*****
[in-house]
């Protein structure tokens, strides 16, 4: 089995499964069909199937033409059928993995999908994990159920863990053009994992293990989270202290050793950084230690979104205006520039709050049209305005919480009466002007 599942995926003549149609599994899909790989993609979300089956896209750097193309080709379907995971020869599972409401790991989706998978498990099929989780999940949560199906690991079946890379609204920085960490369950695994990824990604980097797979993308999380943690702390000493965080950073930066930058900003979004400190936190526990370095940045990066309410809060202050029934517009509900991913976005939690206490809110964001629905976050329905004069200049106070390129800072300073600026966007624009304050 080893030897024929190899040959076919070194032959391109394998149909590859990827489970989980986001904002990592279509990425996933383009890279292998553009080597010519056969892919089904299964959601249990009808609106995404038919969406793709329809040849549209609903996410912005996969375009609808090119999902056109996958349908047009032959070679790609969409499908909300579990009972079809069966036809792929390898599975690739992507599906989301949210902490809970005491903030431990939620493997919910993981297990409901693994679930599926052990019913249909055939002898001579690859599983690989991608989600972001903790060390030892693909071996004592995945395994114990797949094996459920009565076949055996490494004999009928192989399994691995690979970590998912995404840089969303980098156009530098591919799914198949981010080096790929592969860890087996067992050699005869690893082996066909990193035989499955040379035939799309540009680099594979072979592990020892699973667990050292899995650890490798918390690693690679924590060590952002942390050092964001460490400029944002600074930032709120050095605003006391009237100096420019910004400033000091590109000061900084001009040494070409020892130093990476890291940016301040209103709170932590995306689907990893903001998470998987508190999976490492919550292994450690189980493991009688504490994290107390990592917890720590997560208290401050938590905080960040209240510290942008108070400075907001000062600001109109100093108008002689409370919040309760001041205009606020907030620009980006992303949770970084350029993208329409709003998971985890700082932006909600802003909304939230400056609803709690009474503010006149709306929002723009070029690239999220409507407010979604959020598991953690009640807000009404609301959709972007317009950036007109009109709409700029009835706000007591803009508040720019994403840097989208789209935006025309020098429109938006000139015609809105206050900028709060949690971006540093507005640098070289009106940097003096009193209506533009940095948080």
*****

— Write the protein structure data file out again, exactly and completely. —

[in-house]
């Protein structure tokens, strides 16, 4: 089995499964069909199937033409059928993995999908994990159920863990053009994992293990989270202290050793950084230690979104205006520039709050049209305005919480009466002007 599942995926003549149609599994899909790989993609979300089956896209750097193309080709379907995971020869599972409401790991989706998978498990099929989780999940949560199906690991079946890379609204920085960490369950695994990824990604980097797979993308999380943690702390000493965080950073930066930058900003979004400190936190526990370095940045990066309410809060202050029934517009509900991913976005939690206490809110964001629905976050329905004069200049106070390129800072300073600026966007624009304050 080893030897024929190899040959076919070194032959391109394998149909590859990827489970989980986001904002990592279509990425996933383009890279292998553009080597010519056969892919089904299964959601249990009808609106995404038919969406793709329809040849549209609903996410912005996969375009609808090119999902056109996958349908047009032959070679790609969409499908909300579990009972079809069966036809792929390898599975690739992507599906989301949210902490809970005491903030431990939620493997919910993981297990409901693994679930599926052990019913249909055939002898001579690859599983690989991608989600972001903790060390030892693909071996004592995945395994114990797949094996459920009565076949055996490494004999009928192989399994691995690979970590998912995404840089969303980098156009530098591919799914198949981010080096790929592969860890087996067992050699005869690893082996066909990193035989499955040379035939799309540009680099594979072979592990020892699973667990050292899995650890490798918390690693690679924590060590952002942390050092964001460490400029944002600074930032709120050095605003006391009237100096420019910004400033000091590109000061900084001009040494070409020892130093990476890291940016301040209103709170932590995306689907990893903001998470998987508190999976490492919550292994450690189980493991009688504490994290107390990592917890720590997560208290401050938590905080960040209240510290942008108070400075907001000062600001109109100093108008002689409370919040309760001041205009606020907030620009980006992303949770970084350029993208329409709003998971985890700082932006909600802003909304939230400056609803709690009474503010006149709306929002723009070029690239999220409507407010979604959020598991953690009640807000009404609301959709972007317009950036007109009109709409700029009835706000007591803009508040720019994403840097989208789209935006025309020098429109938006000139015609809105206050900028709060949690971006540093507005640098070289009106940097003096009193209506533009940095948080």